From Subversion Inc.: How Obama’s ACORN Red Shirts are Still Terrorizing and Ripping Off American Taxpayers, by Matthew Vadum (WND Books):
The Association of Community Organizations for Reform Now (ACORN) is part political group, part crime syndicate, part terrorist organization. Much of the time it operates outside the legitimate political process, waging war against the framework of society. ACORN is in the business of subverting the American system, so what Americans saw on the undercover “pimp and pro” videos released in 2009 was just another day at the office at ACORN.
But the darkest side of ACORN has remained largely unexplored – until now.
ACORN, which until it filed for Chapter 7 bankruptcy last year was America’s largest poor people’s group, was founded on political violence and intimidation.
ACORN grew out of another notorious group called the National Welfare Rights Organization (NWRO). NWRO was founded in 1966—the same year Richard Cloward and Frances Fox Piven’s seminal article “The Weight of the Poor” was published in the far-left Nation magazine. The so-called Cloward-Piven Strategy called for activists to double America’s welfare rolls in order to destabilize the American system of government. Placing impossible demands on states and localities would force them to ask Congress for a guaranteed annual income scheme and thereby set in motion the transformation of America into a socialist state.
NWRO grew out of the organizing efforts of Rules for Radicals author Saul Alinsky and other veteran radical agitators. Cloward and Piven also helped bring NWRO into the world. They acknowledge they “were intimately involved in the affairs of NWRO: we participated in discussions of strategy, in fund-raising efforts, and in demonstrations.”
In the late 1960s Wade Rathke signed on as an organizer for NWRO’s chapter in Springfield, Mass. A few months after arriving in Springfield, Rathke had built up a local empire of activism. He constructed an influential welfare rights organization consisting of 20 neighborhood groups with a combined membership of more than 2,000. The Springfield chapter of NWRO secured millions of dollars from the local welfare agency and encouraged hundreds of non-members to seek welfare benefits.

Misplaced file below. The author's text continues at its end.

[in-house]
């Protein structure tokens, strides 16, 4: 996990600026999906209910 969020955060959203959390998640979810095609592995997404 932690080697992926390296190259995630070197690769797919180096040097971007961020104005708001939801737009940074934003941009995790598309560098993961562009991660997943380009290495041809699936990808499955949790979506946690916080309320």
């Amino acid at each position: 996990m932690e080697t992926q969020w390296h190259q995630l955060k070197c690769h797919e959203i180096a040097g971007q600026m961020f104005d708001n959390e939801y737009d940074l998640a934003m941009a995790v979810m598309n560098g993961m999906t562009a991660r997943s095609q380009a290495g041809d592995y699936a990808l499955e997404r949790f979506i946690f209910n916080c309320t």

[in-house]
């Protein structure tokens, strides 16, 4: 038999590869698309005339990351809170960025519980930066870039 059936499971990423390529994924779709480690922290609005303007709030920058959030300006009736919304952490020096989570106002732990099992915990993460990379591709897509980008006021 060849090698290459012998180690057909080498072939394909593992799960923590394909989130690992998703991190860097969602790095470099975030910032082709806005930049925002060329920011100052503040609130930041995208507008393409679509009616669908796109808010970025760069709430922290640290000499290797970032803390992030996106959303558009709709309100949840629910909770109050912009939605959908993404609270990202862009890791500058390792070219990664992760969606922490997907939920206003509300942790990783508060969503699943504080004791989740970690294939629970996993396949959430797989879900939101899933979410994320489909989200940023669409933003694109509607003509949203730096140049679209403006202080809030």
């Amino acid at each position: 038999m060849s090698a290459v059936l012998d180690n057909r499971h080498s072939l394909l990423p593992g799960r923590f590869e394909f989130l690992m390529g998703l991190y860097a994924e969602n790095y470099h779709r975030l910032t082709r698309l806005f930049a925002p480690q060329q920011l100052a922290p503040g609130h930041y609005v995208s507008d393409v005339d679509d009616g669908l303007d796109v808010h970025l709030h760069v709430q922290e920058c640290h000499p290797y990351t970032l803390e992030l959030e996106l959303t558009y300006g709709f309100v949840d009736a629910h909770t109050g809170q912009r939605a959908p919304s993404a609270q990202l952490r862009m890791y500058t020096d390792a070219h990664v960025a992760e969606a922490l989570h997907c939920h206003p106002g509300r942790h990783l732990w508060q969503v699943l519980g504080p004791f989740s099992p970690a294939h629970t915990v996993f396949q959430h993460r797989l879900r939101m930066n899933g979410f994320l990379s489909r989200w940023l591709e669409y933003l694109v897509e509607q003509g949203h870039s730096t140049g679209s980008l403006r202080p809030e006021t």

NWRO was also doing its best to swamp welfare departments nationwide. Between December 1960 and February 1969 the Aid to Families with Dependent Children (AFDC) welfare program had grown 107 percent but in the 15-month period from February 1969 through October 1970 the program grew a staggering 55 percent as an extra 1.5 million families joined the rolls.
Rathke was arrested after he led an invasion of the Springfield welfare office with 250 or more women and students armed with signs reading “More for the poor, less for the war.” The welfare director refused to give in to the crowd’s demands for winter clothing, benefits to which they were not entitled.
That provoked two days of unrest in which millions of dollars of property was destroyed. The Soviet government used Rathke’s riot as anti-American propaganda, publishing an article about it in Pravda. Rathke’s experiences “reinforced his belief that one important resource for poor people was their ability to disrupt.” He realized that despite the failure of the action to achieve its objective, his followers felt empowered by violence directed against the system.
This empowerment by rioting became a staple of ACORN’s playbook.
Over time Rathke came to agree with Alinsky that single-issue organizations were doomed to fail. He felt a multi-pronged approach was needed to radically transform the nation. Rathke moved to Little Rock, Ark., and got down to work trying to turn the Natural State upside-down. ACORN was born with the irretrievably corrupt Rathke in place as its chief organizer, a position he was to hold for just shy of four decades.
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